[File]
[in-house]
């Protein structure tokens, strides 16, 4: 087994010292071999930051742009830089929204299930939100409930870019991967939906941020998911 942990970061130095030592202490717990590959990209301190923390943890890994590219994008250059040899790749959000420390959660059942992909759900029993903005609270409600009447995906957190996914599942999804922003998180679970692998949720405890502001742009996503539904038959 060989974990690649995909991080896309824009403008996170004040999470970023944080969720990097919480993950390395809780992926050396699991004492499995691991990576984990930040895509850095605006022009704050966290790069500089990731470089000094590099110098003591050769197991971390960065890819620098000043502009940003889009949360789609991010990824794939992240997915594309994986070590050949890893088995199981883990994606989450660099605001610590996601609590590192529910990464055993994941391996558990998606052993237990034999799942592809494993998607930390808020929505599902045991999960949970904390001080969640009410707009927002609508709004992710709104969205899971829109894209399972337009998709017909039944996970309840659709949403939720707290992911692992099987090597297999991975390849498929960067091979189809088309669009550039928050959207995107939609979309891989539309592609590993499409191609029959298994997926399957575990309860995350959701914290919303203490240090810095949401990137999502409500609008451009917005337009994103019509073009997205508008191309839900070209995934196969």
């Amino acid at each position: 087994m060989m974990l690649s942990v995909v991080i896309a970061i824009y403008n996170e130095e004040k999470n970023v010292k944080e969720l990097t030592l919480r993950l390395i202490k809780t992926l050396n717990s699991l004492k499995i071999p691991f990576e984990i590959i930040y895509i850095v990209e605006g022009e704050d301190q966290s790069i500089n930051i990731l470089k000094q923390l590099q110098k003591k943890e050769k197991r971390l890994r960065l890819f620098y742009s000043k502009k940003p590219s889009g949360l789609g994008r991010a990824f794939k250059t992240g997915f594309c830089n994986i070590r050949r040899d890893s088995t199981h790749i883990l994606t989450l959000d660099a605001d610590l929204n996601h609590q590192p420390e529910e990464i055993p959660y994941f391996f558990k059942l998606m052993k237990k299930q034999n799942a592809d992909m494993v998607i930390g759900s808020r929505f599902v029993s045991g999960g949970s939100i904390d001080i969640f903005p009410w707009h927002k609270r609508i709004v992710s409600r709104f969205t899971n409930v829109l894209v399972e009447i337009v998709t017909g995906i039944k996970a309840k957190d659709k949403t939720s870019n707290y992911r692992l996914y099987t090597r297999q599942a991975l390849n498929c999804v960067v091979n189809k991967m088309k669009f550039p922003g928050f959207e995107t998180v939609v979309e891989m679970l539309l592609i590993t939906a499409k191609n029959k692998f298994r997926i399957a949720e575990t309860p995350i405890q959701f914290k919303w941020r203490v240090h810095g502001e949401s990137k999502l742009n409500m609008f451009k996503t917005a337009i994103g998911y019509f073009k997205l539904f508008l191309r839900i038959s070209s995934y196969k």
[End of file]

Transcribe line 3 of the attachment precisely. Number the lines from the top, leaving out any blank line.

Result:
């Amino acid at each position: 087994m060989m974990l690649s942990v995909v991080i896309a970061i824009y403008n996170e130095e004040k999470n970023v010292k944080e969720l990097t030592l919480r993950l390395i202490k809780t992926l050396n717990s699991l004492k499995i071999p691991f990576e984990i590959i930040y895509i850095v990209e605006g022009e704050d301190q966290s790069i500089n930051i990731l470089k000094q923390l590099q110098k003591k943890e050769k197991r971390l890994r960065l890819f620098y742009s000043k502009k940003p590219s889009g949360l789609g994008r991010a990824f794939k250059t992240g997915f594309c830089n994986i070590r050949r040899d890893s088995t199981h790749i883990l994606t989450l959000d660099a605001d610590l929204n996601h609590q590192p420390e529910e990464i055993p959660y994941f391996f558990k059942l998606m052993k237990k299930q034999n799942a592809d992909m494993v998607i930390g759900s808020r929505f599902v029993s045991g999960g949970s939100i904390d001080i969640f903005p009410w707009h927002k609270r609508i709004v992710s409600r709104f969205t899971n409930v829109l894209v399972e009447i337009v998709t017909g995906i039944k996970a309840k957190d659709k949403t939720s870019n707290y992911r692992l996914y099987t090597r297999q599942a991975l390849n498929c999804v960067v091979n189809k991967m088309k669009f550039p922003g928050f959207e995107t998180v939609v979309e891989m679970l539309l592609i590993t939906a499409k191609n029959k692998f298994r997926i399957a949720e575990t309860p995350i405890q959701f914290k919303w941020r203490v240090h810095g502001e949401s990137k999502l742009n409500m609008f451009k996503t917005a337009i994103g998911y019509f073009k997205l539904f508008l191309r839900i038959s070209s995934y196969k």